Using an online forum as a source of data raises ethical considerations, as participants have not been able to consent to the use of their posts as data. However, the Hikikomero is anonymous and public and includes a disclaimer that the posts may be used as research material. We have respected the participants' privacy by not individualizing any writers or providing any identifiable information about them. The text extracts were translated from Finnish into English, meaning that the data do not exist in the same format on the Internet as in this article.

Findings – the main discourses arising from the data

People in Finland largely share the principles and values that are the building blocks of the Nordic welfare model. The cornerstones of the model are nondiscrimination and equality; health, well-being and education services being financed through tax revenue; high social mobility; and an active civil society (Norden, 2021). Despite addressing social withdrawal being among the goals of several prime ministers' programs envisioning a fair, equal and inclusive Finland, social withdrawal among young people has been an issue in Finland since the 2000s. No one knows exactly how many marginalized youths there are in Finland at the moment, but the Finnish Institute for Health and Welfare estimated the figure at around 50,000, which roughly equates to the birth cohort of one year in the country.

The discourses and emotions embedded in the material often do not appear as clear entities. In general, the construction of weakly defined initial hypotheses is well suited for discourse analysis. It is natural to raise hypotheses about the regularities observed in the data during the research process as the subject of a more detailed analysis (Bryman and Burges, 1994). Next, we consider the most important themes that have been separated from the material using the algorithm and the discourses outlined based on them. Based on topic modeling at the level of the entire body of material, the four key discourses were “Sossu Q&A,” “Trust seekers,” “Everyday challenges” and “Restarters.”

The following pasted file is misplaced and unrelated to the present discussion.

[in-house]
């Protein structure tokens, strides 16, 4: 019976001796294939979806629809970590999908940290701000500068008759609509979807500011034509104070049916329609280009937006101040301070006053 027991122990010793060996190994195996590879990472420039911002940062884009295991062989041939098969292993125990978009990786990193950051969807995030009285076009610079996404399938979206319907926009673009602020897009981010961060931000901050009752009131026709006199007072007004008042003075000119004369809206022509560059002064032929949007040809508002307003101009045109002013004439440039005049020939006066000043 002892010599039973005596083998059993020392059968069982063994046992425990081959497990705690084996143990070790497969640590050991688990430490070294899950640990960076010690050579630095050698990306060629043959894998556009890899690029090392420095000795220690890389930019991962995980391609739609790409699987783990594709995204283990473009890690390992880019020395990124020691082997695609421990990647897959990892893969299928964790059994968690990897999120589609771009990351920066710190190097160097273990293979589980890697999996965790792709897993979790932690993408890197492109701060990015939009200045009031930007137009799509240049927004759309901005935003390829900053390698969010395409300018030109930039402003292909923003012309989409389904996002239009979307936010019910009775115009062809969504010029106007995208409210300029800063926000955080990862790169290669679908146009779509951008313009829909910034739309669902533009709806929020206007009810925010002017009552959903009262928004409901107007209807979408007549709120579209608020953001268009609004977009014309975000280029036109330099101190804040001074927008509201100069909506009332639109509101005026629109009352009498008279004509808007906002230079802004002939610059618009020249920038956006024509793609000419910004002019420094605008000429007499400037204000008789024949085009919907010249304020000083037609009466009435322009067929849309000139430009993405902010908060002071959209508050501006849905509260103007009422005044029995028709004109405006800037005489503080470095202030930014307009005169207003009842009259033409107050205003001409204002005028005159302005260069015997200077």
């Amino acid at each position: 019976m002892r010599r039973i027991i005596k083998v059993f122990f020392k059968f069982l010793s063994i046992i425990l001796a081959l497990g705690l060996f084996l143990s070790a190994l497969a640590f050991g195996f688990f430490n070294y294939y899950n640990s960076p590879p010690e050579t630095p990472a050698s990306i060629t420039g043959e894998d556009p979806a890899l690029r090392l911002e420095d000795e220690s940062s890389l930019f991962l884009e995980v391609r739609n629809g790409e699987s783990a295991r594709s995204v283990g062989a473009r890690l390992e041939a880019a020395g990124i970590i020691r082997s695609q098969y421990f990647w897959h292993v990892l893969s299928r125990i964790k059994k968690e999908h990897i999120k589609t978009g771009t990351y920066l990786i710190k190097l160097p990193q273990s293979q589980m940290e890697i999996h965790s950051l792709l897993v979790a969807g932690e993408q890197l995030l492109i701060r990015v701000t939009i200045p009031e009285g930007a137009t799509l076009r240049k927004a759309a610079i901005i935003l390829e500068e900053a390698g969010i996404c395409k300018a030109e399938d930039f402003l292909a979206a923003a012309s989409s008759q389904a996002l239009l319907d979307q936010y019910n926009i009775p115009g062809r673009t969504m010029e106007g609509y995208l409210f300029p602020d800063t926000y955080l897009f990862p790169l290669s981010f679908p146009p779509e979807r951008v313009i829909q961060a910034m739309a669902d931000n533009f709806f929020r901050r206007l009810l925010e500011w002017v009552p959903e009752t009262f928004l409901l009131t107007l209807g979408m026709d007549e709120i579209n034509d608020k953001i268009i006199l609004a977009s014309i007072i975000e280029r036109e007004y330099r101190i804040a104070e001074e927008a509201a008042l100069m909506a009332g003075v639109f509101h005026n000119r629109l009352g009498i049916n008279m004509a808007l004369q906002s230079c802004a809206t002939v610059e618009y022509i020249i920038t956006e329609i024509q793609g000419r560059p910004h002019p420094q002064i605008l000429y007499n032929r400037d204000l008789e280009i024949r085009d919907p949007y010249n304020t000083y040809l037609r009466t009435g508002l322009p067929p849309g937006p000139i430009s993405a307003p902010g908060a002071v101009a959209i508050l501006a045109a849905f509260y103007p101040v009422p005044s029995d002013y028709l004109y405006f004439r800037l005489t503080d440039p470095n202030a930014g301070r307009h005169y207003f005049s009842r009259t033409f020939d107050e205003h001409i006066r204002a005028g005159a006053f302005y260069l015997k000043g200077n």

The “Sossu Q&A” discourse emphasized peer support in applying for various grants. Although the discourse was named so as to explicitly refer to the social agency and services, in this context, “Sossu” is synonymous with all the services and support to which the interlocutors may be entitled. Users were largely aware of which branch of the service system they should apply to for support. This finding resonates with findings on youths' social habitat (Sanders et al., 2015). In terms of sentiment, the discussion was generally positive. By sharing and receiving tips and speculating on their options, users in a way strengthened their collective resilience (Sanders et al., 2015). There was also a strong kind of Robin Hood mentality associated with the discourse. The rich-to-poor way of speaking was often strongly present with humorous stories. This kind of communication represents initiative, which originates from everyday experience (Larson, 2000).

Kela Gold is a bit of a bad designation. I developed the table if the subsidies paid by Kela were named in the same way as credit cards.

Kela Basic Gold (KBG) (income support only)

Kela Basic Gold ++ (KBG ++) (labor market support, income support, and housing support)

Kela Public Labor Gold (KPLG) (labor market support, income support, housing support, travel allowance, expense allowance)

Kela Limited Time Platinum Executive (KLTPE) (rehabilitation allowance, pensioner's housing allowance, guaranteed pension)